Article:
Ellen Waddell is a writer, comedian, and performer who used to be the bassist in indie rock n roll band Los Campesinos! She has toured internationally and even appeared on The David Letterman show. She is a BFI funded writer for her short film ‘Stages’, and her debut feature script (co-written with Tom Betts), The Photographic Memory Recalls the Highlights of The Year, is currently in development with Western Edge Pictures and was supported by The Wellcome Trust Broadcast Development Awards.
She has been to the Edinburgh Fringe show several times, previously with stand up shows. Now she has switched to writing about stand up, with Oliver Milburn, her co-writer on Don’t Be Terrible.
Don’t Be Terrible is coming to Pleasance Courtyard what can you tell us about it?
Don’t be terrible is a dark meta-comedy about stand up, romance and how to fail successfully in life, and on stage. It asks the question ‘can stand up save your love life?’ Our main character, self-confessed nice guy Steve thinks so. That’s why he’s asked Alice, an up and coming comedian, how to perform stand up. It’s his last-ditch attempt to distract his girlfriend from the ‘funny’ guy at work. Unfortunately, misanthrope Alice believes in comedy much more than she believes in love, and may not be quite the guru he was expecting. A comedy about comedy, that asks whether nice is ever funny and whether sexy is ever nice.
What inspired you to write the show?
I had been performing stand up for a few years and often used it as a cathartic way to deal with real-life events, almost as a form of therapy. The night after I got dumped after a 5-year relationship, I did a very angry and bitter set, and was then inspired to write a piece about two people who also used stand up to deal with their love lives. One to fix a relationship and one to get over a relationship. I pitched the idea to Oliver, who I had worked with previously, and together we wrote the script.
Is it based on real events?
A lot of the play is based on myself and Oliver’s experiences and observations of relationships, our own and other peoples, as well as our past reactions to breakups. Alice’s stand up sets are the actual ones I wrote during my break-up. But she is the far more cynical version of me, the person I could easily have become if I really let myself get jaded by that experience. So I think a lot of the characters experiences is also our own bitter wish fulfilment, or dark paths we could easily have gone down.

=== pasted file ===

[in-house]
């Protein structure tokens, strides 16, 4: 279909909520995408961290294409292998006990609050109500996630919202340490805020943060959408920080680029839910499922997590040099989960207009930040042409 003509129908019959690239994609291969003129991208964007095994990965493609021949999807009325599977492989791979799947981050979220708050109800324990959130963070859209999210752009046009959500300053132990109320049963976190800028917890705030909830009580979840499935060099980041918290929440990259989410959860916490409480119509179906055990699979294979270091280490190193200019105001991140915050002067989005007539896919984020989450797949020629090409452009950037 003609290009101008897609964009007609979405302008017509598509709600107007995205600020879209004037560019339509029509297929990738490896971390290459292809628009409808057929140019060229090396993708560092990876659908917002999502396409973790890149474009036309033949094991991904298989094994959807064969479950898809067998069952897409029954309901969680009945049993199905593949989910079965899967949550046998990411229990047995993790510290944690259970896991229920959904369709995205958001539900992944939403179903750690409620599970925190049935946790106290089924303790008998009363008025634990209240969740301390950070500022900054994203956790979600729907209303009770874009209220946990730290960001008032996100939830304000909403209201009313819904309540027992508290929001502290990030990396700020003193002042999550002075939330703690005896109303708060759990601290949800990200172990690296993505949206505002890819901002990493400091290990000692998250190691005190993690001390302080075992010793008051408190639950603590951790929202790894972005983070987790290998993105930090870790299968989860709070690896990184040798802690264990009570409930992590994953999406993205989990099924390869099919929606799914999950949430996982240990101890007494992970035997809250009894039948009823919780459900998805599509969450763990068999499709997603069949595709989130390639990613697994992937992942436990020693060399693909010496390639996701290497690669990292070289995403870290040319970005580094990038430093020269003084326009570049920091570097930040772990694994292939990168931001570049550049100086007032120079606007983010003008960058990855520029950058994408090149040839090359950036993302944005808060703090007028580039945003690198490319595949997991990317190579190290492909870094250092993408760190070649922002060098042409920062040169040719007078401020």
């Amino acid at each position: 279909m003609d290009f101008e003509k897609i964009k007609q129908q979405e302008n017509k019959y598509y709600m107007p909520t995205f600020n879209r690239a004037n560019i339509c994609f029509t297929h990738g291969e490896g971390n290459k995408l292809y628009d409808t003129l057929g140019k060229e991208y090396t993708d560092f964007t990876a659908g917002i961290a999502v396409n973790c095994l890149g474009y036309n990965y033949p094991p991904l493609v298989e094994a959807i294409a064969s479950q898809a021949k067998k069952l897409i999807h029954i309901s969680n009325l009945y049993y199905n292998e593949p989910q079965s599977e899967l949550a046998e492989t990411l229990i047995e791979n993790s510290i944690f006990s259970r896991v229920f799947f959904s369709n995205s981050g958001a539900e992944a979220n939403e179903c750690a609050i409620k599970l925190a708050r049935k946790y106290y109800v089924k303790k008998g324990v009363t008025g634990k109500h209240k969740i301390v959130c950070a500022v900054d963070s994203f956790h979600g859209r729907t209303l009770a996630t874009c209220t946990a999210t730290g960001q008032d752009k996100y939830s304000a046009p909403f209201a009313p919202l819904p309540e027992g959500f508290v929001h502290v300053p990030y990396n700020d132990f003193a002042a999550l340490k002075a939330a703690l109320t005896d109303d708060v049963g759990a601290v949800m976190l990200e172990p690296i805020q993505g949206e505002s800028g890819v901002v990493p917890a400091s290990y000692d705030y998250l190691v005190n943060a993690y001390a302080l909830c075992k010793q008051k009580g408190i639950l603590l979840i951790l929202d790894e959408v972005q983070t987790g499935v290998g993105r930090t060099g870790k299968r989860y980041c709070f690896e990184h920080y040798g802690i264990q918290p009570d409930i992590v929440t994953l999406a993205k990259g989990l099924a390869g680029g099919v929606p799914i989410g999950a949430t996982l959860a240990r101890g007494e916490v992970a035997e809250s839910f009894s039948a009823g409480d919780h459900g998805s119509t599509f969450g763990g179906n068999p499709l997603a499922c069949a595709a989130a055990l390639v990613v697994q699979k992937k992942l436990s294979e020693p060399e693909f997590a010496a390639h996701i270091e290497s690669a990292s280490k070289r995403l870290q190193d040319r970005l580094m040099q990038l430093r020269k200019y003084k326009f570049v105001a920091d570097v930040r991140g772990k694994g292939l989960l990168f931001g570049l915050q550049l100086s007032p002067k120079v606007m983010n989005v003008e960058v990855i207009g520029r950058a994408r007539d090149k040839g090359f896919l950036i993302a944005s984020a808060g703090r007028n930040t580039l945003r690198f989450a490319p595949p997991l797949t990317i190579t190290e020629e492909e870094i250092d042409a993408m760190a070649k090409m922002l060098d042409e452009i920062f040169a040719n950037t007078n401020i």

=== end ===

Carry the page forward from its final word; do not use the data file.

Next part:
What’s the one thing about Don’t Be Terrible makes it different from all the rest?
Don’t Be Terrible straddles the line between stand up and play. Essentially, there is no fourth wall between the audience and the cast, and this often makes it a highly interactive and spirited performance. But, it also means the audience are highly involved in the character’s journey’s as they are essentially invited into their world, and become very embroiled in the success of Steve as a stand-up, and his attempts to make them laugh.
How does it feel to be at Pleasance Courtyard?
It feels like a huge honour. Having been to the Fringe several times before, both as a punter and performer, having a show on at The Pleasance Courtyard is something I have been aiming towards for years. I have seen some of my comedy heroes within those hallowed walls, and so to be alongside them this year feels like a dream come true.
Who will Don’t Be Terrible appeal to the most?
Don’t Be Terrible will appeal to comedy and theatre fans alike, but will highly resonate with male viewers. Our main character, Steve, is one of life’s nice guys and struggles with ‘bants’ and jibes, which can often be engrained within male friendship groups, or as a way of establishing a hierarchy within a group. The play examines these toxic expectations, pulling apart the idea that being cruel in a ‘funny’ way is an admirable masculine trait.